Methane-busting seaweed farms on track for 2021 production

Date: 02.12.2020Source: The Lead, Australia

Construction of the first farm and processing plant to turn red seaweed into a feed supplement for cows to reduce their methane production by 90 per cent is expected to begin mid next year in South Australia. Sustainable agriculture company CH4 plans to build its first two facilities in South Australia with further ‘eco-parks’ planned in the state and in New Zealand.

The first site is likely to be on the Yorke Peninsula of South Australia as part of a partnership with the First Nations Narungga people with the second site in Port Lincoln on the Eyre Peninsula of the state. Each farm would be capable of producing about 400 tonnes of dry weight milled seaweed a year – enough to feed up to 20,000 cows. Cattle are a major contributor to greenhouse gas emissions with every one of the 1.5 billion cows on the planet producing about 100kg of methane a year.

The farms are based on research by Australia’s CSIRO, which found that the red seaweed Asparagopsis mixed with regular cattle feed at a rate of 100 grams per cow per day reduced methane production by 90 per cent. CH4 Global has purchased a licence from patent owners CSIRO, Meat & Livestock Australia and James Cook University and gained regulatory approval for the material to be allowed to sell it in Australia. The cold water Asparagopsis species occurs naturally and grows well in New Zealand and also in southern Australia.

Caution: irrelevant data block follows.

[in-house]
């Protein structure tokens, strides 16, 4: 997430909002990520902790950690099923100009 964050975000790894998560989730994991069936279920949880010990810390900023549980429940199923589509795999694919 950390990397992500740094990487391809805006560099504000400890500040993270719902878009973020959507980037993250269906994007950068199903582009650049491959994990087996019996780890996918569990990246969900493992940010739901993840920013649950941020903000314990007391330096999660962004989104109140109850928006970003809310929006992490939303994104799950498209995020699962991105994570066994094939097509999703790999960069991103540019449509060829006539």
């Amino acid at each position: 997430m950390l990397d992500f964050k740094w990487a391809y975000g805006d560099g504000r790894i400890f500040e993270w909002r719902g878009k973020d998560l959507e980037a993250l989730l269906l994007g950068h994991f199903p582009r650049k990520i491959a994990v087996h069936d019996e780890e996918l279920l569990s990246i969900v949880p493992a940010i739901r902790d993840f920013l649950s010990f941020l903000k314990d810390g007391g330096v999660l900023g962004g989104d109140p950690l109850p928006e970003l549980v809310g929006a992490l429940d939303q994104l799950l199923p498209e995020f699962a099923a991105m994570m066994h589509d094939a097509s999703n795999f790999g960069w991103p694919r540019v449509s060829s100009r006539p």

Said Steve Miller, CH4 Global CEO: “The most recent data published by CSIRO in February and by UC Davis in California in September both showed that between 25 and 50 grams per cow per day was actually an effective dose that resulted in at least 90 per cent reductions in methane.

“We are optimising our processes, optimising the hatchery work we are doing in South Australia and New Zealand, we are optimising the in-water architecture that’s going to be used and we are doing that in Port Lincoln at the moment and we are optimising the freeze-drying processing work.

“By the end of March we will know enough about each of those three where we will then integrate them into the design of the first facility and we will have already started a lot of the approval processes in the relevant jurisdictions and already have the engineering designs to fit those pieces in to be able to then construct.”

CH4 has acquired 839 ha of potential aquaculture space across three sites in the Spencer Gulf of South Australia: around Port Lincoln in Boston Bay, Louth Bay and Tumby Bay. For more visit theleadsouthaustralia.com.au/

David Cox / IDM

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